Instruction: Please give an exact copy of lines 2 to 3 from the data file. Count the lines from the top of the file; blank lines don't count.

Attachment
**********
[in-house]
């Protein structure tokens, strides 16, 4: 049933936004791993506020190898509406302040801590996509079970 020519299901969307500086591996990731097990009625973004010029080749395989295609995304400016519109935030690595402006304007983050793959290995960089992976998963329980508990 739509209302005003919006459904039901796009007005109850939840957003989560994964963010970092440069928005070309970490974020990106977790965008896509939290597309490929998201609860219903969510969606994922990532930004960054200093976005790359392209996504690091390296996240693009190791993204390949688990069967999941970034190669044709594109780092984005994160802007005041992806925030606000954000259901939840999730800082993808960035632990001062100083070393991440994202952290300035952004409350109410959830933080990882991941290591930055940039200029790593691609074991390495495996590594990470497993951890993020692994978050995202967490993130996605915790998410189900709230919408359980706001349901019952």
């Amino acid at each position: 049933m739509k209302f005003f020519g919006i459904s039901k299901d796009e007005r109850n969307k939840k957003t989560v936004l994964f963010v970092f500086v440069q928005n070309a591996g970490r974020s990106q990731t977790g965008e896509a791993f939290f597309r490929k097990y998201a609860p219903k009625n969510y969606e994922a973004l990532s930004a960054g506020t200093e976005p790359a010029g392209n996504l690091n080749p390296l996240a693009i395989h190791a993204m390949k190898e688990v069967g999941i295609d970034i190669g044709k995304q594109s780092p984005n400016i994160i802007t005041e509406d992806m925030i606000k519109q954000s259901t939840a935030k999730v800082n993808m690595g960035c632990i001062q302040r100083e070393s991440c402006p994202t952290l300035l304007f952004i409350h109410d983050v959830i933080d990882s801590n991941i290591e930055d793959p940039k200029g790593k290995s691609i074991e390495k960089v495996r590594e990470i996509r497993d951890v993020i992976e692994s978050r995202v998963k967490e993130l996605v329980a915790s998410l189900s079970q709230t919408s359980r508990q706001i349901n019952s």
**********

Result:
């Protein structure tokens, strides 16, 4: 049933936004791993506020190898509406302040801590996509079970 020519299901969307500086591996990731097990009625973004010029080749395989295609995304400016519109935030690595402006304007983050793959290995960089992976998963329980508990 739509209302005003919006459904039901796009007005109850939840957003989560994964963010970092440069928005070309970490974020990106977790965008896509939290597309490929998201609860219903969510969606994922990532930004960054200093976005790359392209996504690091390296996240693009190791993204390949688990069967999941970034190669044709594109780092984005994160802007005041992806925030606000954000259901939840999730800082993808960035632990001062100083070393991440994202952290300035952004409350109410959830933080990882991941290591930055940039200029790593691609074991390495495996590594990470497993951890993020692994978050995202967490993130996605915790998410189900709230919408359980706001349901019952």
């Amino acid at each position: 049933m739509k209302f005003f020519g919006i459904s039901k299901d796009e007005r109850n969307k939840k957003t989560v936004l994964f963010v970092f500086v440069q928005n070309a591996g970490r974020s990106q990731t977790g965008e896509a791993f939290f597309r490929k097990y998201a609860p219903k009625n969510y969606e994922a973004l990532s930004a960054g506020t200093e976005p790359a010029g392209n996504l690091n080749p390296l996240a693009i395989h190791a993204m390949k190898e688990v069967g999941i295609d970034i190669g044709k995304q594109s780092p984005n400016i994160i802007t005041e509406d992806m925030i606000k519109q954000s259901t939840a935030k999730v800082n993808m690595g960035c632990i001062q302040r100083e070393s991440c402006p994202t952290l300035l304007f952004i409350h109410d983050v959830i933080d990882s801590n991941i290591e930055d793959p940039k200029g790593k290995s691609i074991e390495k960089v495996r590594e990470i996509r497993d951890v993020i992976e692994s978050r995202v998963k967490e993130l996605v329980a915790s998410l189900s079970q709230t919408s359980r508990q706001i349901n019952s």